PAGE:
Something tells me things are going to heat up around here…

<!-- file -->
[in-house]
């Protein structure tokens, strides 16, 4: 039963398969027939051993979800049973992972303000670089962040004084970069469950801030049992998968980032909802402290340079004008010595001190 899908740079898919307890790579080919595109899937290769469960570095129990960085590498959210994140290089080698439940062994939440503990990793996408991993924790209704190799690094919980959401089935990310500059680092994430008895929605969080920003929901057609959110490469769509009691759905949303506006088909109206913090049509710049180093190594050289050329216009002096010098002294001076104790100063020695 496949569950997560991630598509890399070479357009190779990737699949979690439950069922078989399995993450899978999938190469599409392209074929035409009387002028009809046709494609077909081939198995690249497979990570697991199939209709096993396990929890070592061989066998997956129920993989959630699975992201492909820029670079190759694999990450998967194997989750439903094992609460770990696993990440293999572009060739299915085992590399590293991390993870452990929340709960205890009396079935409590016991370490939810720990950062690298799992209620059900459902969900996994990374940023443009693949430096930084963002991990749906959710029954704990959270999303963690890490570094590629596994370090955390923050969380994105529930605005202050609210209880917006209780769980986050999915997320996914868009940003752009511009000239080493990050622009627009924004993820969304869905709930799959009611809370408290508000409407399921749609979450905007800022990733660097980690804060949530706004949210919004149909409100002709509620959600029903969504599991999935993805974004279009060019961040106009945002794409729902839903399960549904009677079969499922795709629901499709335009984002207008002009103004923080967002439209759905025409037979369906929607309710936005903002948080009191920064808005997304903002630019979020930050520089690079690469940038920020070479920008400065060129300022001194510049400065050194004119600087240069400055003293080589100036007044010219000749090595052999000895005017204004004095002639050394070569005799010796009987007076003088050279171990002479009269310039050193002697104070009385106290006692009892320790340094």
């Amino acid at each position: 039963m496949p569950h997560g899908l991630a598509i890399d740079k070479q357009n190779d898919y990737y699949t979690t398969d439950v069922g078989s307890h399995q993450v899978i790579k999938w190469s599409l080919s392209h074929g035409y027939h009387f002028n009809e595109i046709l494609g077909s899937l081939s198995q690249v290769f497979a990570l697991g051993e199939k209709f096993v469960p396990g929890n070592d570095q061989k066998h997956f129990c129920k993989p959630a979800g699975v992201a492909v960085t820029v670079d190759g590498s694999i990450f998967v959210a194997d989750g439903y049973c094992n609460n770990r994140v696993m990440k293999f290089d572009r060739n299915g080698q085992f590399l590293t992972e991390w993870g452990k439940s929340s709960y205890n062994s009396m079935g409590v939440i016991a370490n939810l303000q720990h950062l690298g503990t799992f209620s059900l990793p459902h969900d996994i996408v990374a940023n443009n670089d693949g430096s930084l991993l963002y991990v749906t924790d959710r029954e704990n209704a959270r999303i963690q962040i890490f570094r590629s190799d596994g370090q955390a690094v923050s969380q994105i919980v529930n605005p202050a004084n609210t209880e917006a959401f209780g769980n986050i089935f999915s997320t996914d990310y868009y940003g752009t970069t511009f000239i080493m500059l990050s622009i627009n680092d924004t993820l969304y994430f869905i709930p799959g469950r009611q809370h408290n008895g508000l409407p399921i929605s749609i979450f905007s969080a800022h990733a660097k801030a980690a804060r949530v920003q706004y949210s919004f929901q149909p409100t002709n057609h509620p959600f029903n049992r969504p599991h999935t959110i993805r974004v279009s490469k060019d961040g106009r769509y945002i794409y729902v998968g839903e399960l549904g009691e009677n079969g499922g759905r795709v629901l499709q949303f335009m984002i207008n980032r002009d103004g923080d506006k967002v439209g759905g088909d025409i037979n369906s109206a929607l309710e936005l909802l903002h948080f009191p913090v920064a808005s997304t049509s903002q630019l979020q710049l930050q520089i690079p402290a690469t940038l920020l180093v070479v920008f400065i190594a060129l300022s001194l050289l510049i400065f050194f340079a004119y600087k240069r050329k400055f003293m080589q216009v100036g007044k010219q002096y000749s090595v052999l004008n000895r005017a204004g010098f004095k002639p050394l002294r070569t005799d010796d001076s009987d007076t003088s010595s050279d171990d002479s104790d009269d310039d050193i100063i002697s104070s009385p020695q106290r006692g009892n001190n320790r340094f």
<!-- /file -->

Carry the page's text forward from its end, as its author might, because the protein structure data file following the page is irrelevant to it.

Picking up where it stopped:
Chapter 19: The Fuse If the revolution is the bomb, then the fuse that will get things started is the rescue of Maria Clara. Here you will see that Simoun‘s primary objective is revenge and the rescue of Maria Clara. The country and the revolution are only secondary interests of Simoun. This chapter also features the student Placido Penitente. He is the son of Cabesang Andang, an ignorant mother who sent her son to school just so that she can proudly tell others that she has a schooled son. Now on to the chapter questions… Why did Placido lose the chance to ever study again? There was only one university at that time: the University of Santo Tomas. Since he got sent away from UST, where else will he go? Why was the former professor exiled? He wanted to teach well, and thus became the target of the church and government which wanted to keep the indios ignorant. Why did the arthritic Spaniard join forces with Simoun? He wanted to seek revenge on the frailes who sent him to jail so that they could have his beautiful wife. Why was the revolution timetable advanced? Simoun found out that Maria Clara was dying. All the preparation and planning went down the drain because Simoun became emotional. How emotional? Here‘s a clue: Simoun likened Maria  Clara to the phoenix. The phoenix is one of a kind, just as Maria Clara is the only woman for Simoun. Told you he was getting emotional. No wonder the revolution went to heck. Why did Simoun imagine seeing the angry faces of Don Rafael and Elias? Those two were not in favor of Simoun‘s methods. Don Rafael always went for doing what‘s good for the country; Simoun purposely helped corrupt the very government he was trying to overthrow. Elias was for revolution, but only if the motivation behind it involved nationalism and justice; Simoun‘s motivation was revenge, dark and syrupy.  Also, Simoun was feverish. He was probably hallucinating. What accounts for Placido‘s sudden change of heart, after his mom spoke with him the following day? He was aware of the coming revolution, and he wanted to quickly send his mother back to the province. That‘s why he acted as if he readily agreed with what she said; otherwise, there‘ll  just be a long discussion and that will keep his mom in the city longer. Now let‘s go meet Don Custodio…